Helper number 2 said she did not believe empathy was a natural instinct but that it is learnt. I disagreed and gave the example of seeing somebody get a paper cut on their finger and wincing in sympathy; you can’t teach that. Empathy is just one of things that the human brain naturally does.

Going back to why Jesus died on the cross. I asked why an omnipotent God would have had to go through these motions in order to forgive us our sins. To quote Richard Dawkins (among others) “Why not just forgive us?”

Their answers amounted to different versions of saying that God could do it whatever way he chose to as he’s the boss, though one of them did say it was also an opportunity to demonstrate to us that God understood the human experience. Having lived a human life and been tortured to death, there could be no doubt that God knew what mankind was going through. By this point, I had said enough, so it was my turn to just accept and nod.

The next prompt was about why didn’t God make a perfect world, why did he create a world with all the sin and suffering in it - a world that required him to send Jesus into it to die on the cross? The group spoke a little about free will, and about our need for the option of sinning so that we could also have the option of having real faith in God. A popular answer was also “it would be boring!” Again, I stayed quiet for this discussion as I think they needed a break from me.

A relationship with God

Helper number 2 then asked “What do people feel about the idea of a relationship with God?”

A couple of people answered that they felt it as a loving presence or as someone to turn to.

One of the group - the strongest believer, I’d say - said that God was an ever-present part of her thoughts to whom she spoke all the time and who she felt answered by regularly. It had always been that way, as far as she could remember. She said she couldn’t imagine what it would be like not having a relationship with God. I’ve never seen anyone as disarmingly matter-of-fact about having such a belief. I’ve only heard these kinds of words coming from the mouths of rather fanatical people in the past, but she is not in the least bit fanatical. She just meant it as naturally as I do when I say I have conversations with myself in my head sometimes. To her, talking to God is as obvious and everyday as it is for me to imagine 2 versions of myself speaking to each other in my mind.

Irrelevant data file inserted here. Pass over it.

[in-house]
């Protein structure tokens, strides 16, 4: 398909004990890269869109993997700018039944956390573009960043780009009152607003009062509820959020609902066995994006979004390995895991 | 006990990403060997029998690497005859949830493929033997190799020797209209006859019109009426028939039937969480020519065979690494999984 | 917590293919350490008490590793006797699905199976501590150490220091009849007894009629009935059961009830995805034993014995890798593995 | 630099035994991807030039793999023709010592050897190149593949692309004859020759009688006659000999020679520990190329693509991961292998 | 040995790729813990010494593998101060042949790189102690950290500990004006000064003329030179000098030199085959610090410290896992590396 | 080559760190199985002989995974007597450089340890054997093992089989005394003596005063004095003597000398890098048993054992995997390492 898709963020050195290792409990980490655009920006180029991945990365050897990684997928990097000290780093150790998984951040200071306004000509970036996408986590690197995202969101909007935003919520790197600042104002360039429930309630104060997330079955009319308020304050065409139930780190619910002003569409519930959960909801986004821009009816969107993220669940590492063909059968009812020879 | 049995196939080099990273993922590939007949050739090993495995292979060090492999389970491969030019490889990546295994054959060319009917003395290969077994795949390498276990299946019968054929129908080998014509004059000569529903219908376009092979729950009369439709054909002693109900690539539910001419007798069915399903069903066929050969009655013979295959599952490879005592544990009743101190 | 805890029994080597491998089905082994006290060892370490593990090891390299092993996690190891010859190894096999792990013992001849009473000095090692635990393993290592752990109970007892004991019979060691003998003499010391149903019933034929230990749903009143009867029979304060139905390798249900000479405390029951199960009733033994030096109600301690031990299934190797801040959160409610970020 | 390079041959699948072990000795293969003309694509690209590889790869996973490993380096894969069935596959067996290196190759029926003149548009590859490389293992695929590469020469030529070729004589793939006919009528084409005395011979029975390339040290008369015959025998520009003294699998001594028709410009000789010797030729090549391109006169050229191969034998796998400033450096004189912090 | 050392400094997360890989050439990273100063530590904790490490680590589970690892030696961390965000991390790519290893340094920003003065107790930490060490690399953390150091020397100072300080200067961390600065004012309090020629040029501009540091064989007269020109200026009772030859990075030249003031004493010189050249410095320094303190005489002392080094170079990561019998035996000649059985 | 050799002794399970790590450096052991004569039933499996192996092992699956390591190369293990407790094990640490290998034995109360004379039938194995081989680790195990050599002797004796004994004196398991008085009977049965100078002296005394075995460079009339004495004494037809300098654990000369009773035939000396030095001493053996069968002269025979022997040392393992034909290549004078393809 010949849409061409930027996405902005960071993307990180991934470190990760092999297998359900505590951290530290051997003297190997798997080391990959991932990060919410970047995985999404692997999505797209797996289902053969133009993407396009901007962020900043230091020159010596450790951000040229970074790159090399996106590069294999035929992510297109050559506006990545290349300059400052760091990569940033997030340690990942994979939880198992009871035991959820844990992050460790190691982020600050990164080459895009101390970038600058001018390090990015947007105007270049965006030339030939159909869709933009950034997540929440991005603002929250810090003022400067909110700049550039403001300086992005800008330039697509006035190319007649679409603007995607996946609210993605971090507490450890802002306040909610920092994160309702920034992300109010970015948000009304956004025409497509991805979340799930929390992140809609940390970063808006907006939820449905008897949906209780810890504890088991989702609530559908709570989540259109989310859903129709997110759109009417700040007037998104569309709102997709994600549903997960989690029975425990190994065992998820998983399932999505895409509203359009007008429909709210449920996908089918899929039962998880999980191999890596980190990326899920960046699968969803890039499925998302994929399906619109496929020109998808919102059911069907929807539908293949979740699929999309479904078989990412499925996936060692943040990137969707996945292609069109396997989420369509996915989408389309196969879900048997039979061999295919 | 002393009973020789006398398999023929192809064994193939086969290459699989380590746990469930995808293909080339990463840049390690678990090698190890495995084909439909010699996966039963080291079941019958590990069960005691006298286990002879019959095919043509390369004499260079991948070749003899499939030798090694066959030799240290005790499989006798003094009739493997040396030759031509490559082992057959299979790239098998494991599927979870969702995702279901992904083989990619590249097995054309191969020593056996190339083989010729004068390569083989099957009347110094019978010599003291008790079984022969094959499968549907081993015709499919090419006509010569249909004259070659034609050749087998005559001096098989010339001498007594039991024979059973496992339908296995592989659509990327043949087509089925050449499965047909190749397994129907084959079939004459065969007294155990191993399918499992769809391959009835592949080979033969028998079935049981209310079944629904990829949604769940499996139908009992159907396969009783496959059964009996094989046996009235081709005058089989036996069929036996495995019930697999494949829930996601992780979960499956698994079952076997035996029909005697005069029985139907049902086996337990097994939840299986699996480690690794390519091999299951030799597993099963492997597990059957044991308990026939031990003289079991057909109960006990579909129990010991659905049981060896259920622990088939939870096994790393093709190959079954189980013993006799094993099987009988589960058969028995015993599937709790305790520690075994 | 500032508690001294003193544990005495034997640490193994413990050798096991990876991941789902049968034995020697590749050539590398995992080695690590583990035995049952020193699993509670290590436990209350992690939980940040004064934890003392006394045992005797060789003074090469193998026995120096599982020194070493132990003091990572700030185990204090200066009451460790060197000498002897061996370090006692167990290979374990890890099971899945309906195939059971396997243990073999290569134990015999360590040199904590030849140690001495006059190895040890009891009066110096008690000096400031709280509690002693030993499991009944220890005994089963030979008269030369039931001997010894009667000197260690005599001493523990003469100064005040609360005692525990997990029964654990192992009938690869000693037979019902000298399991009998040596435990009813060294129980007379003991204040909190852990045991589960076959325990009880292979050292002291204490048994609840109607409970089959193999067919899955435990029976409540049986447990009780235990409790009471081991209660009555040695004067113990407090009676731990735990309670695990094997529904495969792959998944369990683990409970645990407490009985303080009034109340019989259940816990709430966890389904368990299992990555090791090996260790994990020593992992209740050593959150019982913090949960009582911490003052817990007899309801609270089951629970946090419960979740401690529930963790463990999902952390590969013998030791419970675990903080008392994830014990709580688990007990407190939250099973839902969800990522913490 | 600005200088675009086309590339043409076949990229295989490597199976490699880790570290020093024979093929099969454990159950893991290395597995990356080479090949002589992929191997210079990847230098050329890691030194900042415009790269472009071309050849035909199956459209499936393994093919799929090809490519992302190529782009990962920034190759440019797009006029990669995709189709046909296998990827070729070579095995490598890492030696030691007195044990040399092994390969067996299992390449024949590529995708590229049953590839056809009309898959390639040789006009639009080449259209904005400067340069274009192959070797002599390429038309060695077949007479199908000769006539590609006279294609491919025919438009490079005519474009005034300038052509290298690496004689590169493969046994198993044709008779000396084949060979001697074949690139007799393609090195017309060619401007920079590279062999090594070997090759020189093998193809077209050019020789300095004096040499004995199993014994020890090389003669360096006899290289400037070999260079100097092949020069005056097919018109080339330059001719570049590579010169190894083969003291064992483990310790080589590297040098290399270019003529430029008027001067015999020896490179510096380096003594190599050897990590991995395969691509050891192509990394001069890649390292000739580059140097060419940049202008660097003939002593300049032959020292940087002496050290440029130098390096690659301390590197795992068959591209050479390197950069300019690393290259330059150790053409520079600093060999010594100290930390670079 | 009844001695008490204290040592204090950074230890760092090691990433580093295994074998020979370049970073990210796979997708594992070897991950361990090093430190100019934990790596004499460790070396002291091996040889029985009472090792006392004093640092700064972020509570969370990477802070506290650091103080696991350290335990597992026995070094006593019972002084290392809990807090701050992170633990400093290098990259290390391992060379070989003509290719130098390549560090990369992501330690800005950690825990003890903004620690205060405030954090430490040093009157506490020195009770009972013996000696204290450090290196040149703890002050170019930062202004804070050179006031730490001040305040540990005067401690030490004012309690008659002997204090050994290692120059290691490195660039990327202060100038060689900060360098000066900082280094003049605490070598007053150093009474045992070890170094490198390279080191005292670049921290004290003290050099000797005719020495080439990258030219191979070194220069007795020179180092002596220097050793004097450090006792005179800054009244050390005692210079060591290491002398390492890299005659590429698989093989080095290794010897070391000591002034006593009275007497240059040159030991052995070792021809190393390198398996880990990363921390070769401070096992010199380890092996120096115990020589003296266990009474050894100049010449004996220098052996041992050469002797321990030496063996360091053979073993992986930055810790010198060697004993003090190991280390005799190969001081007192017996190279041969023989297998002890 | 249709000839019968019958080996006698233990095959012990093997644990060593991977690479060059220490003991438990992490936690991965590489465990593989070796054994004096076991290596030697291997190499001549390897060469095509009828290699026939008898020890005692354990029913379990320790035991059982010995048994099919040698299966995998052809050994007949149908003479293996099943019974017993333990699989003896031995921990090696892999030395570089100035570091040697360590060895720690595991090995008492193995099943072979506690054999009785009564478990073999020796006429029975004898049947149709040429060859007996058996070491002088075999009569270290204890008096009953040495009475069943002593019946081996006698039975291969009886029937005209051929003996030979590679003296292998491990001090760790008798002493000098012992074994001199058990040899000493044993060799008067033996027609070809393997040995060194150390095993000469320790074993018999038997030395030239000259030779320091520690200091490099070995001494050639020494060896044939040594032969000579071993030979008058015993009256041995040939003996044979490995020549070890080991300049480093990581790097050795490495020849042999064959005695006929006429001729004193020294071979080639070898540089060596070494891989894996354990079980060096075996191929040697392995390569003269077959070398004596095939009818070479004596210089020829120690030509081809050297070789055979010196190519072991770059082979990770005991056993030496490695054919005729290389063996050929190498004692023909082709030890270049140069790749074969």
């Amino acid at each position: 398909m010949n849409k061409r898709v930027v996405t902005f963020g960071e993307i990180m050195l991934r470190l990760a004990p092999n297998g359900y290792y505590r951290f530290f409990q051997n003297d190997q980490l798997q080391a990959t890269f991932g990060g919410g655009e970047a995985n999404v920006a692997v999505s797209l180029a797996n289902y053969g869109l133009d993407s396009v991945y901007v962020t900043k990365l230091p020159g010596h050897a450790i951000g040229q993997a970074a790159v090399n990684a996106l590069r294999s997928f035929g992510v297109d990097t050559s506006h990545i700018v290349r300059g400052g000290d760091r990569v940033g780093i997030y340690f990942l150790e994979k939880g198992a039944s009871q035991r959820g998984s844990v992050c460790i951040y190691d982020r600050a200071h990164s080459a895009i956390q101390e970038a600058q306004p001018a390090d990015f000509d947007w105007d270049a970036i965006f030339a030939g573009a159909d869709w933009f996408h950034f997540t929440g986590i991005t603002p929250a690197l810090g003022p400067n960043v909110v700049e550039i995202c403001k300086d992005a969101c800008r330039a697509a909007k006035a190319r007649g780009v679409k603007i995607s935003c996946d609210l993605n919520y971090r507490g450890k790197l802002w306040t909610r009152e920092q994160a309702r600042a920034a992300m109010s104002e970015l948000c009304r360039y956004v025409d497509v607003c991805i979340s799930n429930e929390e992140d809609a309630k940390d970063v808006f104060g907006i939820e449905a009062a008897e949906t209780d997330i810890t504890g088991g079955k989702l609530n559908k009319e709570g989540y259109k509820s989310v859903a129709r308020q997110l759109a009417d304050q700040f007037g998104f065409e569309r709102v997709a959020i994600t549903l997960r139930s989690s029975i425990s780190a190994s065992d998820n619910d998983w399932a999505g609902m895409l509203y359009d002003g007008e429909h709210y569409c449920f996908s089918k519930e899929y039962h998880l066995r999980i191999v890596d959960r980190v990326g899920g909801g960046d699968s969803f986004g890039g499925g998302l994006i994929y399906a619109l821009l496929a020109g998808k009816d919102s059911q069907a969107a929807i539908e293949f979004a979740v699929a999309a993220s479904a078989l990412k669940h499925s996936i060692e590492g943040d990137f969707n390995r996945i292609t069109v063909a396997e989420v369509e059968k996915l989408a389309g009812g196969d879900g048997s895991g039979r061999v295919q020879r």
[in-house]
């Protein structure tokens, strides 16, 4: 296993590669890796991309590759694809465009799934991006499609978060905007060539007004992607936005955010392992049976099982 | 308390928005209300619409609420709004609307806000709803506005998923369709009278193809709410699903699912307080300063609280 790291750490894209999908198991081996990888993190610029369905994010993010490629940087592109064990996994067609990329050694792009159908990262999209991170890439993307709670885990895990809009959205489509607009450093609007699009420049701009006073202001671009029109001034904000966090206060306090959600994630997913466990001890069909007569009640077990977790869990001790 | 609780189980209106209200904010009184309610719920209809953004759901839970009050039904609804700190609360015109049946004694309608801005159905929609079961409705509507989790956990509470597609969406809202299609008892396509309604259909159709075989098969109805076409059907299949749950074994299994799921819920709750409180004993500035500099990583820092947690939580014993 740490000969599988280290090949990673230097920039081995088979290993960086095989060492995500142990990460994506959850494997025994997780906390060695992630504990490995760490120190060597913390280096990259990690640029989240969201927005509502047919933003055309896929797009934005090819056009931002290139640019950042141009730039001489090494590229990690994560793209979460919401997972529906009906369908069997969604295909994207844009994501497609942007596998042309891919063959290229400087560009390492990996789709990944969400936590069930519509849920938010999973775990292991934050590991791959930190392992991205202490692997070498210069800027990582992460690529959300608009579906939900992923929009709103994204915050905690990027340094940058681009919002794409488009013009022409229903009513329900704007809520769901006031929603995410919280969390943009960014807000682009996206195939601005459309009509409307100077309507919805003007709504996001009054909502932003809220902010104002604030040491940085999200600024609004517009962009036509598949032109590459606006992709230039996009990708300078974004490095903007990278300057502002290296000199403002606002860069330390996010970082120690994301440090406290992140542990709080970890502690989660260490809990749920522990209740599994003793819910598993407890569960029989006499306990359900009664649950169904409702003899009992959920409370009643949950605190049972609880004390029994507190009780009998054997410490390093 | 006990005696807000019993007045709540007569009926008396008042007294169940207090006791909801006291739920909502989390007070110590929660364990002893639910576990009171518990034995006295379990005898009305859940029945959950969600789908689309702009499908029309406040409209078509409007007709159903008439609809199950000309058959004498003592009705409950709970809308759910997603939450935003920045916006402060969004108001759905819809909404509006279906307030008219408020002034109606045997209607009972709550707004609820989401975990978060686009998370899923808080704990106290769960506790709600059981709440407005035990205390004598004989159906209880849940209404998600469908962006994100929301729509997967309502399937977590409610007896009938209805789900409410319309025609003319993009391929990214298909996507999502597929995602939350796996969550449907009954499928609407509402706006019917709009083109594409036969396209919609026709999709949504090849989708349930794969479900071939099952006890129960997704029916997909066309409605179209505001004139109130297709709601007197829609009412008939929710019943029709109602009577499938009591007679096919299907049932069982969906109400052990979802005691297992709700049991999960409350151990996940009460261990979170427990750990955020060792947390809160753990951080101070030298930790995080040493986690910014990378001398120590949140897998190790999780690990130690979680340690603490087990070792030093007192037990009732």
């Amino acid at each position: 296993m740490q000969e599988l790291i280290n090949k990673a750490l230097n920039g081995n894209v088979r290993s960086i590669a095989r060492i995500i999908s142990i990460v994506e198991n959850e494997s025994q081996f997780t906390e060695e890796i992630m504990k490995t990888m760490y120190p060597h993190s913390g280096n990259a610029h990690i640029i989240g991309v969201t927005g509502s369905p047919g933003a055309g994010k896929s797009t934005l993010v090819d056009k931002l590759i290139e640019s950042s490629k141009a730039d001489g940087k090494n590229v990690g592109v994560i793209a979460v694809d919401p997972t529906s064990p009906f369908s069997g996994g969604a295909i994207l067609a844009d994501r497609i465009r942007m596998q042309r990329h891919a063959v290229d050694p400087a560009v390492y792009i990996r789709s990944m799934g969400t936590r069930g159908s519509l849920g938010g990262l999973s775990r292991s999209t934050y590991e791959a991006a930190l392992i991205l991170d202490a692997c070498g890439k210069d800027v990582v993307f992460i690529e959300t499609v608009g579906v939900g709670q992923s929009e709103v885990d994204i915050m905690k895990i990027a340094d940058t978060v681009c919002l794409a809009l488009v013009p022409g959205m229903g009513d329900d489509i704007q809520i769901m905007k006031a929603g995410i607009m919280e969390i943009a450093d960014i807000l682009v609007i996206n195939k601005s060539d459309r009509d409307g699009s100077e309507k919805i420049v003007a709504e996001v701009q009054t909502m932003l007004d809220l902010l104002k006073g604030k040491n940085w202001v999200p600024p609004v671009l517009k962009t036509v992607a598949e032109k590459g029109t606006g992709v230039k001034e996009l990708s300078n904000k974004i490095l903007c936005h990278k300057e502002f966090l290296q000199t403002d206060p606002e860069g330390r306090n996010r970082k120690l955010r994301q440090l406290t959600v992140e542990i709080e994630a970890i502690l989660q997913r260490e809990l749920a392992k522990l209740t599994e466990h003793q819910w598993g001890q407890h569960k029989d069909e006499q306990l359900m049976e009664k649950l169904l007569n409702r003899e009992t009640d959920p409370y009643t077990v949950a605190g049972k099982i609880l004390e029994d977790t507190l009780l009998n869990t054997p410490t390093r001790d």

In response to her saying she couldn’t imagine what it’s like not having a relationship with God, I couldn’t help but say that not having a relationship with the Christian God is as natural for me as her not having a relationship with Zeus. (Dawkins again - I couldn’t think of a more concise way of putting it). I actually think she then spent a moment thinking about Zeus, and seemed to take my point in the spirit it was intended.

Helper 2 pondered on the possibility that these feelings of a relationship with God might actually be the result of something physical happening in the brain; just chemicals being released in response to something. Or to put it another way, when chemicals are released in the brain in response to a stimulus, could the feelings they induce mistakenly be attributed to a manifestation of God? Are those who say the Holy Spirit gave them a feeling of warmth or of love actually just misinterpreting natural feelings? Or if it was real, could the presence of the Holy Spirit itself cause ‘endorphin’ releases? Could this “presence” be measured in our physical reactions? I liked the way she was thinking and I was glad it wasn’t me that had said it all.

A few others spoke of times when they had inexplicably strong feelings of love or meaningfulness come over them. On other occasions it was a physical sensation of a presence or of being filled with energy of some kind. They had invariably attributed these experiences to God speaking to them or giving them a sign in some way. Their eyes shone and they smiled as they related little instances of being touched by the creator of the universe himself and the sense of almost certain faith that they were given. I felt a bit left out. I knew the feelings they were talking about, but I’d never had them in relation to anything related to God, or to the purpose of reality.

Or had I?

The meaning of life